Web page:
How 17-Year-Old Rachel Scott’s Death At Columbine Made Her A National Martyr

Published March 25, 2019
Updated March 27, 2019
Published March 25, 2019
Updated March 27, 2019

When the devout Christian teen allegedly declared her belief in God as she was shot in cold blood at the Columbine High School massacre, she became a sort of angel to the media.

Rachel Scott Columbine Memorial

Kevin Moloney/Getty ImagesRoger Kovacs and his wife Lesli in front of Rachel Scott’s memorial. Chapel Hill Memorial Gardens, Littleton, Colorado, April 20, 2007.

Eric Harris and Dylan Klebold’s school shooting at Columbine on April 20, 1999 shocked the world. The Columbine High School massacre also soon became a lightning rod for parents and lawmakers confounded by this unimaginable tragedy that left so many dead.

By mid-afternoon on that Tuesday in April, 12 Columbine High School students and one teacher were dead. Among the dead was 17-year-old Rachel Scott.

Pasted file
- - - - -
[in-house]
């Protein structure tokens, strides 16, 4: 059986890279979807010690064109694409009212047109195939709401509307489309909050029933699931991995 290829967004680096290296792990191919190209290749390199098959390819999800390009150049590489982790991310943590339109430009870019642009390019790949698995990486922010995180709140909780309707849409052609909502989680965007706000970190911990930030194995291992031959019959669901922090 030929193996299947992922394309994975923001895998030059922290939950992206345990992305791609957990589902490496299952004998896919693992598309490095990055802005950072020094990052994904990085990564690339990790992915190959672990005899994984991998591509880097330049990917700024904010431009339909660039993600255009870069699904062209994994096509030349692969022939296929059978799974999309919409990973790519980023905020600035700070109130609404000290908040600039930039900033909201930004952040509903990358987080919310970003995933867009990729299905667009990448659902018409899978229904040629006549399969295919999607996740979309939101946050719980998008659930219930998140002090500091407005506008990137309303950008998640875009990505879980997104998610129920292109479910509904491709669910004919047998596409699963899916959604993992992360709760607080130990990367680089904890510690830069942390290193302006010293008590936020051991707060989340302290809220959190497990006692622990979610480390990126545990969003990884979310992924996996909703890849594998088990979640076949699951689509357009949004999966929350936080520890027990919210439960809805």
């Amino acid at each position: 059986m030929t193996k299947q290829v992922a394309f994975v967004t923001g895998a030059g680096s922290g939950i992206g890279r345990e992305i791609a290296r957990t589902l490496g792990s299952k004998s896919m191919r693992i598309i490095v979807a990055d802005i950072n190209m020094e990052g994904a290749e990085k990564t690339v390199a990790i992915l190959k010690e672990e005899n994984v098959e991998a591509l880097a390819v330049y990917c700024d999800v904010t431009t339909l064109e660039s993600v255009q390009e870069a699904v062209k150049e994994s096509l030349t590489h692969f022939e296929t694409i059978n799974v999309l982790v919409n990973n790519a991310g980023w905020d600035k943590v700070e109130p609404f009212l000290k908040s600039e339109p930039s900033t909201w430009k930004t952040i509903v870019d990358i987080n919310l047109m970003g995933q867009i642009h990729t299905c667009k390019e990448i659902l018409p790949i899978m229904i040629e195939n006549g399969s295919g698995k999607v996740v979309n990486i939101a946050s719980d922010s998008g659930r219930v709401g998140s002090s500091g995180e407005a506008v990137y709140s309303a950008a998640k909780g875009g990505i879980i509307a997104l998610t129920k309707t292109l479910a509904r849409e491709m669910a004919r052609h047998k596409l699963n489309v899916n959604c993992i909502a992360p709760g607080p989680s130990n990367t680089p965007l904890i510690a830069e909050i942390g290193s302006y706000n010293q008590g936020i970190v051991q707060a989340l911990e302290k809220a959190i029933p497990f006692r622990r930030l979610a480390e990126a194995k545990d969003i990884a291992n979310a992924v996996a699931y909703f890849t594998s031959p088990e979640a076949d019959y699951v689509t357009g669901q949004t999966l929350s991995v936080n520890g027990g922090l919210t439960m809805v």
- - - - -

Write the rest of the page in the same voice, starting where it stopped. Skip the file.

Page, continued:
The Supposed Martyrdom Of Rachel Scott

As Vox wrote, Scott was a devout Christian with a strong interest in becoming an actress or a religious missionary after graduating from Columbine High School. The young girl was initially notable for Columbine investigators and historians for being the shooting’s first victim, but would later be discovered as far more than that.

Investigations after the tragic event reported that Eric Harris asked Scott whether she believed in God before he killed her. In the early days following Columbine, this claim was made more than once — Cassie Bernall was thought to have been killed specifically because she was asked this question and answered in the affirmative.

While time eventually revealed that this wasn’t the case for Bernall (but instead, for another victim for whom Bernall had been mistaken), it does seem to have comprised Scott’s last experience alive. Her mother, Beth Nimmo, claimed in interviews that her daughter tried to befriend Dylan Klebold and that he had grown fond of her.